Unraveling the Life Course: Marriage, Family, and US Migration in Mexico
Fernando Riosmena, IIASA
Date: Wed. 12 October 2005, Time: 15:00-16:00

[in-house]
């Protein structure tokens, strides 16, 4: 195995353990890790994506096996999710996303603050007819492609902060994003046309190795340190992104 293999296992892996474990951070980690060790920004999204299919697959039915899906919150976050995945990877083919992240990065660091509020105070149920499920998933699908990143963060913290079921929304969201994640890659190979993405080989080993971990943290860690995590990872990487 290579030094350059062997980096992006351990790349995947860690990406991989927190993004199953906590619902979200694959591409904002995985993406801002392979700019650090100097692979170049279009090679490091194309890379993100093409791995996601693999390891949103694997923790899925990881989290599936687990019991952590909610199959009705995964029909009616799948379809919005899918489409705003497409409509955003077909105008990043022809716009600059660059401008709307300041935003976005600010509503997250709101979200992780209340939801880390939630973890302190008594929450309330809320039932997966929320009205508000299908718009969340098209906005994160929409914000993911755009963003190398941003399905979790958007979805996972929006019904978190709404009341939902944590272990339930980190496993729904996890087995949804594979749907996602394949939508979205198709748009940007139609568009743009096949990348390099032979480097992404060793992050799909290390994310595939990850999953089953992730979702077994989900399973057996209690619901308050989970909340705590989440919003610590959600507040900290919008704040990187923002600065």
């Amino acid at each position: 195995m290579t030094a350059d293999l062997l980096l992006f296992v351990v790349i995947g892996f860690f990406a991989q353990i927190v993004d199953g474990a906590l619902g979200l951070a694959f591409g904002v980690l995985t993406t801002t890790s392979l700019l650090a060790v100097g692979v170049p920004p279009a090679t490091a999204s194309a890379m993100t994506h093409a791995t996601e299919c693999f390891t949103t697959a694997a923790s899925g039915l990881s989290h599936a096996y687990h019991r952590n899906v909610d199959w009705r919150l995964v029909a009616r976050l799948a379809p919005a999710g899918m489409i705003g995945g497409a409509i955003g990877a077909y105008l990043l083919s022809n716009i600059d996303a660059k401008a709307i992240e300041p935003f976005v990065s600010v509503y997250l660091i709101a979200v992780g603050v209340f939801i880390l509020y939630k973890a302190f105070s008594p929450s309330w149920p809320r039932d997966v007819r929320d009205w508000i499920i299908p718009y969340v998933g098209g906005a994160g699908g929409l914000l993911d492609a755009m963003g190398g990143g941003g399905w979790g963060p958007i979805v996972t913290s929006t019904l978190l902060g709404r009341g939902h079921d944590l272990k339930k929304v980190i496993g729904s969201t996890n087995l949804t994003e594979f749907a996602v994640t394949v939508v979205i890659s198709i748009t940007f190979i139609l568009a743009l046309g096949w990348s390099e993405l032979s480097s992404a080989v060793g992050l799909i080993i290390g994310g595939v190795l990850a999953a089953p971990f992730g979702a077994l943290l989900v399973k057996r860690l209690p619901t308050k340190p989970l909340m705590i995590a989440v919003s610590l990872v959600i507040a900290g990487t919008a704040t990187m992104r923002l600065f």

In this paper I analyze how the US migration decisions of Mexican males are associated with marriage and family formation and how this association varies across socioeconomic settings. I utilize retrospective data for various male cohorts from the Mexican Migration Project using bi-level survival analysis. Pre-marital migration remained more likely vis-à-vis post-marital migration while the duration dependence of marriage was negative and partly explained by the presence of small children. The pre- vs. post-marriage migration gradient was sharpest in areas characterized by recent industrialization and growing economic opportunities, while US migration was an acceptable strategy throughout the life course in traditional rural communities. Stable female employment (in manufacturing) might have been instrumental in supplementing household income and financing investments in housing and other forms of capital. Additionally, increased levels of labor force participation of females might have enhanced their within-household bargaining power, although preliminary analyses do not support this notion.
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